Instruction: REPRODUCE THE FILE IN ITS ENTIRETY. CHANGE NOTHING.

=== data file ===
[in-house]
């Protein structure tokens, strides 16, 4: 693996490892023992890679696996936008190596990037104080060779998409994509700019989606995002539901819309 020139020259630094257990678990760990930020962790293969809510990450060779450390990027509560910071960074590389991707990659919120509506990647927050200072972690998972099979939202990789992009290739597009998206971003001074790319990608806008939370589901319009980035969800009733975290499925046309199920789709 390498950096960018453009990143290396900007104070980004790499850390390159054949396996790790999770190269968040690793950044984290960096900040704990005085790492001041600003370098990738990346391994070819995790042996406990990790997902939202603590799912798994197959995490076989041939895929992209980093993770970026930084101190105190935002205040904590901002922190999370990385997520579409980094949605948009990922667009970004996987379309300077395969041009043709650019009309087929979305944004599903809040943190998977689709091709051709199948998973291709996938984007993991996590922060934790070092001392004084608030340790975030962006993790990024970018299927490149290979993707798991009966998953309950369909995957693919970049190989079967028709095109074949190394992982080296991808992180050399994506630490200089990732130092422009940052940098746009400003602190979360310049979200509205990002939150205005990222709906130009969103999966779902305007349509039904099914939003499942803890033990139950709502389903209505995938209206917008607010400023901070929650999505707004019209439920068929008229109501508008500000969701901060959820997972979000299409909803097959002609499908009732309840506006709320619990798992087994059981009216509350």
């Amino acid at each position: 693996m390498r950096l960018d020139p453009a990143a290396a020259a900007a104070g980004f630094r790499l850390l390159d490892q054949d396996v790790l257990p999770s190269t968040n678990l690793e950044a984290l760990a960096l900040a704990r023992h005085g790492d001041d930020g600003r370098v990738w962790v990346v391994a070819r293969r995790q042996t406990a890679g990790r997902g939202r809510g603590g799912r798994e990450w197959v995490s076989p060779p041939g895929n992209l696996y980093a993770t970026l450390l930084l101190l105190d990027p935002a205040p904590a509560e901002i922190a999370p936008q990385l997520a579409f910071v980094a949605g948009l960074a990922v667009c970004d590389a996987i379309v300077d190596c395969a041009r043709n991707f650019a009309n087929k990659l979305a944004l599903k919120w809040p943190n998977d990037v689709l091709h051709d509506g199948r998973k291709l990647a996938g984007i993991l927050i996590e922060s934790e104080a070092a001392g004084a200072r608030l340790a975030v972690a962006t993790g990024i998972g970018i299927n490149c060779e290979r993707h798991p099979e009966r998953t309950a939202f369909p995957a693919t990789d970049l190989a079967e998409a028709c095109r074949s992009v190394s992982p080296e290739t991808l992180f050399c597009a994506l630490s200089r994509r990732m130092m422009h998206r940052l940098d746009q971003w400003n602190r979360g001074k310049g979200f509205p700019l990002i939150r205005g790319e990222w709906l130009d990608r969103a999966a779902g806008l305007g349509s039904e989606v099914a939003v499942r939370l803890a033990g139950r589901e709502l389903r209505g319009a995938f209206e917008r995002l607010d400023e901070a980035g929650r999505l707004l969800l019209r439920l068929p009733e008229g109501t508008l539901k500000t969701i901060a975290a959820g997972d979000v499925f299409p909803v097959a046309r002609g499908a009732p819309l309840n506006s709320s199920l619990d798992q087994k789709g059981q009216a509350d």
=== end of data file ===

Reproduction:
[in-house]
């Protein structure tokens, strides 16, 4: 693996490892023992890679696996936008190596990037104080060779998409994509700019989606995002539901819309 020139020259630094257990678990760990930020962790293969809510990450060779450390990027509560910071960074590389991707990659919120509506990647927050200072972690998972099979939202990789992009290739597009998206971003001074790319990608806008939370589901319009980035969800009733975290499925046309199920789709 390498950096960018453009990143290396900007104070980004790499850390390159054949396996790790999770190269968040690793950044984290960096900040704990005085790492001041600003370098990738990346391994070819995790042996406990990790997902939202603590799912798994197959995490076989041939895929992209980093993770970026930084101190105190935002205040904590901002922190999370990385997520579409980094949605948009990922667009970004996987379309300077395969041009043709650019009309087929979305944004599903809040943190998977689709091709051709199948998973291709996938984007993991996590922060934790070092001392004084608030340790975030962006993790990024970018299927490149290979993707798991009966998953309950369909995957693919970049190989079967028709095109074949190394992982080296991808992180050399994506630490200089990732130092422009940052940098746009400003602190979360310049979200509205990002939150205005990222709906130009969103999966779902305007349509039904099914939003499942803890033990139950709502389903209505995938209206917008607010400023901070929650999505707004019209439920068929008229109501508008500000969701901060959820997972979000299409909803097959002609499908009732309840506006709320619990798992087994059981009216509350």
């Amino acid at each position: 693996m390498r950096l960018d020139p453009a990143a290396a020259a900007a104070g980004f630094r790499l850390l390159d490892q054949d396996v790790l257990p999770s190269t968040n678990l690793e950044a984290l760990a960096l900040a704990r023992h005085g790492d001041d930020g600003r370098v990738w962790v990346v391994a070819r293969r995790q042996t406990a890679g990790r997902g939202r809510g603590g799912r798994e990450w197959v995490s076989p060779p041939g895929n992209l696996y980093a993770t970026l450390l930084l101190l105190d990027p935002a205040p904590a509560e901002i922190a999370p936008q990385l997520a579409f910071v980094a949605g948009l960074a990922v667009c970004d590389a996987i379309v300077d190596c395969a041009r043709n991707f650019a009309n087929k990659l979305a944004l599903k919120w809040p943190n998977d990037v689709l091709h051709d509506g199948r998973k291709l990647a996938g984007i993991l927050i996590e922060s934790e104080a070092a001392g004084a200072r608030l340790a975030v972690a962006t993790g990024i998972g970018i299927n490149c060779e290979r993707h798991p099979e009966r998953t309950a939202f369909p995957a693919t990789d970049l190989a079967e998409a028709c095109r074949s992009v190394s992982p080296e290739t991808l992180f050399c597009a994506l630490s200089r994509r990732m130092m422009h998206r940052l940098d746009q971003w400003n602190r979360g001074k310049g979200f509205p700019l990002i939150r205005g790319e990222w709906l130009d990608r969103a999966a779902g806008l305007g349509s039904e989606v099914a939003v499942r939370l803890a033990g139950r589901e709502l389903r209505g319009a995938f209206e917008r995002l607010d400023e901070a980035g929650r999505l707004l969800l019209r439920l068929p009733e008229g109501t508008l539901k500000t969701i901060a975290a959820g997972d979000v499925f299409p909803v097959a046309r002609g499908a009732p819309l309840n506006s709320s199920l619990d798992q087994k789709g059981q009216a509350d």